This is just one of the many facts that demonstrate us why we cannot see the language from the DNA:
- The Uralic language can remain even when the Yakutia ancestry disappears.
- The Yakutia ancestry can remain even when language shifts: this ancestry is present in populations representing several language families, and we cannot see from the DNA which language the carriers of this ancestry originally spoke.

P.S. In case of trolls, please inform the administrators, so that this thread would not be closed due to insult wars.

Very interesting idea for a thread, Jaska, and thanks for posting. I too hope it doesn't attract any problem comments. You're obviously broadly right, but I think the fact that a change in language can sometimes be observed clearly in the DNA is well demonstrated in lowland Britain in the Migration Period.

Here, the evidence of linguistics matches what we have recently established in the DNA record, including with the appearance and proliferation of I1 that was documented by Gretzinger.

In this case there was an obvious change from a Brittonic to a Germanic language (a few contrarian observers made bizarre arguments for continuity that I won't get into here). This shift has been examined in many ways including with the typology and distribution patterns of the earliest English place-name types. These almost entirely replaced the earlier names although sometimes the incomers retained and adapted them (including with some rivers and in the case of names that would have been known all over Europe such as Dover).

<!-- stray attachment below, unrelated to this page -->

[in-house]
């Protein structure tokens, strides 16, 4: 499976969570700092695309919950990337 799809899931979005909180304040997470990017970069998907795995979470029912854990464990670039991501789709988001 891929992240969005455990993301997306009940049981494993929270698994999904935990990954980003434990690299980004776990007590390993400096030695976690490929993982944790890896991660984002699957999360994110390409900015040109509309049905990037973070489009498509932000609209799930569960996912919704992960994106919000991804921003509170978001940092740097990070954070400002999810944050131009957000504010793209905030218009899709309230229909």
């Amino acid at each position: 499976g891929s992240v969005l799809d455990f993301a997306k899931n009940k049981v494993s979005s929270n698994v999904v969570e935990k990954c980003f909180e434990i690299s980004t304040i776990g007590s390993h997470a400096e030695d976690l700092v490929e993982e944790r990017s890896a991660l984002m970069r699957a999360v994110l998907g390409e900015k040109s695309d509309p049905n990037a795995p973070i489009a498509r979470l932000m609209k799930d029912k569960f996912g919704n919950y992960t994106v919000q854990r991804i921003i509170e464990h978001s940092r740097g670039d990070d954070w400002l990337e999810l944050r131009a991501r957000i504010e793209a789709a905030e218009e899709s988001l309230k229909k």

Among the more interesting debates, Schrijver argued that “Anglo-Saxon settlers met predominantly, if not exclusively, speakers of late-spoken Latin when they arrived in the British Lowland Zone”. This was one of many interesting ideas, but I don't think any serious linguist argued that there was continuity behind the fact that a Germanic language is spoken in England today.

The evidence of course was overwhelming, beginning with what we know of IA Britain, illuminated further by Roman period testimony such as this from Tacitus in his homage to his father in law Agricola, who had been governor of Britannia: